People facing their own mental illnesses daily, knowing their own internal struggles, are caught in being once again disregarded or belittled or shamed for not doing all the right things. They read it as failure if they don’t have an exercise regimen, don’t get enough sunshine, don’t eat the right diet, don’t reject medication, don’t think of their illness as wrought by family and society, or if they neglect to scrutinize psychiatry at every turn. I find this horrible. Grappling with mental illness is like walking a path that is never clear; the complexities of mental illness are rarely addressed in a few solutions, and recovery depends on ongoing care. I’ve had times when I thought my bipolar disorder was gone, but that turned out to be an illusion. To suggest that simple answers remove all the complexity, plus the illness part, from mental disorders is essentially to abandon the very needs of people suffering from them.
If I had become totally committed to a rejection of psychiatry or to some misguided ideological alternative, I would have been stifled as a person and my growth into a healthy and rounded individual would have been stunted. Other people would have spoken for me, and in ways not authentic to me…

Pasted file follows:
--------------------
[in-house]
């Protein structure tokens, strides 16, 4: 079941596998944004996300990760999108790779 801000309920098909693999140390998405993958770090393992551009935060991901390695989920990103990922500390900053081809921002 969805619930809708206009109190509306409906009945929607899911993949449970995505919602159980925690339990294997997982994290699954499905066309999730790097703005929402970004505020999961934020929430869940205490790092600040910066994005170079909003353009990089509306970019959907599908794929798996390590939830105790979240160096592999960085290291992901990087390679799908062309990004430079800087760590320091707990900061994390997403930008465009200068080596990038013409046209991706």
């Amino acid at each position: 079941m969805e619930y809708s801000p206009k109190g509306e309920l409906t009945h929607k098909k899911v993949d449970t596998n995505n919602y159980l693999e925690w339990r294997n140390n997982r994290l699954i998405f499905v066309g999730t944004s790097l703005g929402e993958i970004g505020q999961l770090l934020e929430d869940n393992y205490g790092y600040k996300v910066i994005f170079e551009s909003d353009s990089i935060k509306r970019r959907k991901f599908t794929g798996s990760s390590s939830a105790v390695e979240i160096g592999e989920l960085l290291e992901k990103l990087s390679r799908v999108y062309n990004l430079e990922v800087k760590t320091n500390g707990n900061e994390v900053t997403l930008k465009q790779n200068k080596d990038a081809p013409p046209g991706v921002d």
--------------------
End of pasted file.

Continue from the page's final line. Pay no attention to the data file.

If I had become totally committed to a rejection of psychiatry or to some misguided ideological alternative, I would have been stifled as a person and my growth into a healthy and rounded individual would have been stunted. Other people would have spoken for me, and in ways not authentic to me, peer pressure keeping me attached to and lauding what doesn’t deserve much praise. Ultimately, I realized that there are no perfect ways or formulations for helping people through mental illness or crisis or coming to terms with trauma. Every treatment plan is unique to the individual and often, without medication, without hospitalization, patients are not only at risk, but unable to muster anything beyond basic survival. That’s not a truth I feel should be played with, because it endangers those who are vulnerable.
I switched from an anti-psychiatry stance to one characterized by an informed respect for psychiatry. It was a difficult process for me, requiring me to process my justified rage from psychiatric mistreatment and requiring me to employ critical thinking skills and engage in self-education, but the ultimate release from repetitive criticism and unjustified hostility has been worth it for my growth and well-being.